Did Obama "Take on Fox?"
(Courtesy of Greg Sargent at Talking Points Memo.)
The Fox News Sunday interview is over. And Obama didn't take on Fox at all in any meaningful sense.
On Friday, a senior Obama adviser responded to criticism of his decision to go on Fox with a bunch of tough talk, saying that Obama knew full well that Fox has been at the forefront of spreading "the most specious of rumors" (i.e., lies) about Obama and vowing that he would "take Fox on."
Well, it didn't happen. Obama definitely pushed back hard on some of Chris Wallace's questions, but at no point did he draw attention to Fox's spreading of lies about him or critique the network in a general sense.
Obama had a perfect opening to do this, too. Wallace pressed him repeatedly about Jeremiah Wright and the bogus "flag pin" nonsense -- a perfect set-up for Obama to point out that Fox had obsessed about both these issues to an obscene degree and that Fox had been at the forefront of spreading the Obama-is-a-Muslim lies.
To be clear, Obama wasn't obliged to go after Fox. But a senior adviser said Obama would, as a way of quieting criticism of him. And he didn't.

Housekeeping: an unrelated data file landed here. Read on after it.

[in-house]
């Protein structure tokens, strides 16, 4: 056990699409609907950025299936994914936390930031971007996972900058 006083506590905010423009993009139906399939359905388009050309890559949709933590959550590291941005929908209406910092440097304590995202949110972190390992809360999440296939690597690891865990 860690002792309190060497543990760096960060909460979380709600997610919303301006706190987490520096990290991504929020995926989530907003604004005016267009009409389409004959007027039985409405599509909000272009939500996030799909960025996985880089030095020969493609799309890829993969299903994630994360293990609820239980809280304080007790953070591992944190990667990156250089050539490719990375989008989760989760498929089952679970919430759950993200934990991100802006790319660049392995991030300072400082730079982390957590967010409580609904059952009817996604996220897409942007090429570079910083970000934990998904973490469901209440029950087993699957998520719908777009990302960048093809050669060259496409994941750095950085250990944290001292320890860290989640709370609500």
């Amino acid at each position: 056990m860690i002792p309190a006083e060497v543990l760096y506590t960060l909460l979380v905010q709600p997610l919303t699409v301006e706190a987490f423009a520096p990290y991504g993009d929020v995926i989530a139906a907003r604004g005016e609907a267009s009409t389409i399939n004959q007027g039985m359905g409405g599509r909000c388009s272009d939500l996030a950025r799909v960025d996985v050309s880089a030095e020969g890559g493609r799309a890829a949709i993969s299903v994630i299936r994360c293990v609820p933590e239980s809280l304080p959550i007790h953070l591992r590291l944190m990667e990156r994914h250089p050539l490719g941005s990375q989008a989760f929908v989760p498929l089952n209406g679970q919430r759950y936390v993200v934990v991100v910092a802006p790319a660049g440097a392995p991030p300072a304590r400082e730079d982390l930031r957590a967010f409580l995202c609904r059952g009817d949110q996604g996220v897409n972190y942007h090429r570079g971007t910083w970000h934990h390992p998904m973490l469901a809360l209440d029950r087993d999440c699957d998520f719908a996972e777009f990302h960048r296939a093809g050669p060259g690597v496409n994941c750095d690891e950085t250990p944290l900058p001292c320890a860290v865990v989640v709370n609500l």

This will likely further dismay liberal bloggers who had worked very hard to get Dems to boycott Fox as a way of deligitimizing the network and who already criticized Obama for agreeing to appear in the first place.
Obama turned in a perfectly solid performance. He probably succeeded in making a positive impression on many voters he might otherwise not have reached. But the broadcast was clearly a big victory for Fox and Chris Wallace, too.
Indeed, at the very end of the interview, Wallace told Obama to not "be a stranger." Obama's response:
Late Update: Matt Stoller has some strong criticism of Obama's appearance.
Late Late Update: Several of you are arguing that there was something ambiguous about what the senior Obama adviser said on Friday. Here's what the adviser said:
"He is going on their Sunday show to take Fox on..."
Keep in mind that this adviser said this specifically to mollify critics who worried that Obama's decision to appear on Fox would help legitimize the network and hence hurt Dems overall. There's no ambiguity here to speak of: The adviser was telling these critics not to worry, that the reason Obama was going on was to "take Fox on."
And this just didn't happen in any meaningful sense. When Wallace brought up Wright and the flag-pin, for instance, Obama didn't point out that these bogus stories have been pushed relentlessly by Fox or that the network has pushed the Obama-is-a-Muslim lies. Again: Obama was not obliged to take on the network. But either way, the bottom line is that he didn't do it. Partly because of this, the interview -- which was a solid performance by Obama -- was also a victory for Fox.